Our People Are Our Greatest Asset

A few years ago I met an interesting man at a conference. He was an NLP (NeuroLinguistic Programming) Master Practitioner. He gave me an excellent tip for hay fever which has worked for me and many of my friends.

I got to know him a bit and learned of how he had started a new company (as part of a very large corporate) and grown it from nothing to a turnover of several million in just one year.

I asked him how he had achieved this so quickly.

‘Easy’, he replied with the dazzling smile of Peter Perfect (if you can remember him from ‘Whacky Races’ that gives your age away slightly).

‘We just bought up the competition and closed them down.’ I felt the icy fingers of horror creep through my veins.

‘What about the people who worked in those companies?’ I asked, horrified.

‘It’s just business.’ He answered with a shrug. I resolved never to work with him again.

So Many People

When I am considering topics for ‘Grapevine’ I often chat through ideas with friends and clients to see if they are of any interest or use. I have been horrified with this topic. Every single person I have mentioned this to has had a story to tell. Here’s another one:

One of our friends told me about their Best Man from their wedding. She said that she really didn’t want to see him any more because she was so disgusted with how he had behaved. He had always been keen on money and determined to make millions.

He is now a banker. Recently, when she saw him and his wife, they were having their swimming pool relined. When she asked why (I imagine she thought that there was some problem with the pool) he simply said ‘Well, you have to spend the money on something.’ It wasn’t a joke, it was an explanation.

She raged on about people she knows who earn the minimum wage and just manage to scrape by. She couldn’t imagine that he deserved so much more than they did. She was clearly very angry and repeated that she didn’t want to see him. I suggested that she might be in a unique position to influence him.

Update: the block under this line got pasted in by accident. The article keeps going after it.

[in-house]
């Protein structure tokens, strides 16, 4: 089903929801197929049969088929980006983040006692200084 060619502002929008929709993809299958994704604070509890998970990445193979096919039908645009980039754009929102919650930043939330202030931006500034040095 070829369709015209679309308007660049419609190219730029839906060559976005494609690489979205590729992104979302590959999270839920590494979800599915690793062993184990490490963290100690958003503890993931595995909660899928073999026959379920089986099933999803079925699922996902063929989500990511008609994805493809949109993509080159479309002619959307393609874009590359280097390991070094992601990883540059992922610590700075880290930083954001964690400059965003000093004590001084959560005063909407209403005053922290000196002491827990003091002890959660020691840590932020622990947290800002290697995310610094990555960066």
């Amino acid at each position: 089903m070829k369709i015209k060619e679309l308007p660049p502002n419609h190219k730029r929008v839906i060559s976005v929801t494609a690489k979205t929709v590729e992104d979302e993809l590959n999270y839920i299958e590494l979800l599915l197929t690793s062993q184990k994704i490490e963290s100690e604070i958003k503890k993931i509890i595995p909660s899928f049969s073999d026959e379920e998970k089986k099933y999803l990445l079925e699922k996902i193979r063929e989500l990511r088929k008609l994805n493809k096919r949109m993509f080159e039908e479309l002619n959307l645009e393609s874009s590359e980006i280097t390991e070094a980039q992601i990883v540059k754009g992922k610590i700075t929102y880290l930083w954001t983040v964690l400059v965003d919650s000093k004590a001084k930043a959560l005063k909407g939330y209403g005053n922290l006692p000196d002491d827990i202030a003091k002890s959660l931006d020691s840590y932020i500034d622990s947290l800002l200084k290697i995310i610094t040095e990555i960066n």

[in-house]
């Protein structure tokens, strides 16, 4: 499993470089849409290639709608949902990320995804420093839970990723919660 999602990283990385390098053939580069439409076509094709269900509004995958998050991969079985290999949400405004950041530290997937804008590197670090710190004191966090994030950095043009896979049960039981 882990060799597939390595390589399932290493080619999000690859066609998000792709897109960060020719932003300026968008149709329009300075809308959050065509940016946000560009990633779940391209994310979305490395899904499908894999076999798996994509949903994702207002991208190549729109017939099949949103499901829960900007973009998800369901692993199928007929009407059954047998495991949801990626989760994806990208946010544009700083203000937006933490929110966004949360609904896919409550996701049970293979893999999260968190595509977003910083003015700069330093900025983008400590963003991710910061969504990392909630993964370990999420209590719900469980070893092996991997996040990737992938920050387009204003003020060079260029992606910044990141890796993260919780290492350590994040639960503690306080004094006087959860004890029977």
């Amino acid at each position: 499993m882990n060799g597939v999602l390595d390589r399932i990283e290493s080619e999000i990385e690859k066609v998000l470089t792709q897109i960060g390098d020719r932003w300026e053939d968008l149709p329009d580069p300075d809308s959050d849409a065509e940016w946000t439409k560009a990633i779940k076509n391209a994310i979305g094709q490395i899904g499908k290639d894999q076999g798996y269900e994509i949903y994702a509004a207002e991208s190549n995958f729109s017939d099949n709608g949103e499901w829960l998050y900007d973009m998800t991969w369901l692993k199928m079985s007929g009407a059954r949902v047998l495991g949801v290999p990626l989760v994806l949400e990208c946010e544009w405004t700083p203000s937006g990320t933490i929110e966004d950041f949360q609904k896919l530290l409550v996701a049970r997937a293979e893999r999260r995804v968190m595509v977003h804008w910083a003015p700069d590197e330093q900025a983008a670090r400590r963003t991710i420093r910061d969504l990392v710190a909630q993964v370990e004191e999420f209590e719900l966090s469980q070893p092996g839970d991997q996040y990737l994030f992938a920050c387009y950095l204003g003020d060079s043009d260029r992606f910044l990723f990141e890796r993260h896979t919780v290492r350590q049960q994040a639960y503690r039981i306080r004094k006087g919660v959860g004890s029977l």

Is It Ever ‘Just Business’?

I have often heard this phrase being given as an excuse for otherwise appalling behaviour. It’s as though different standards of morals and decency apply at work compared with your personal life.

I heard a chilling investigation into accidents at work last year. It would seem there are far more of these than we realise because of the way they are categorised. And, in the UK, people hardly ever go to prison or are even prosecuted for these crimes. And crimes they are, according to this investigation. Most happen because of negligence, shortcuts on health and safety or lack of training, in other words, putting money and profit ahead of (other) people’s safety.


The enforcement agencies have no teeth and incidents are often not investigated as well as they might be. I certainly know of one case, where a friend of mine, Pam, was injured because of badly designed equipment being used by another employee. When it was investigated the company covered up what had happened by hiding the relevant equipment. Pam died fourteen years ago now, but that injury meant she never walked unaided again and was forced into early retirement.

There was no apology from the company; they didn’t even pay for her taxi journeys to the hospital to get treatment. She got no compensation for an injury that was in no way her fault because the only way the company would give her compensation was if she sued them. That was simply too great a risk for her. In those days there was no ‘no win no fee’ litigation.

Pam was a factory worker and in no position to take on one of the largest privately owned companies in the world. You might ask what the union did to help. There was no union. The company insisted it treated people so well there was no need for one.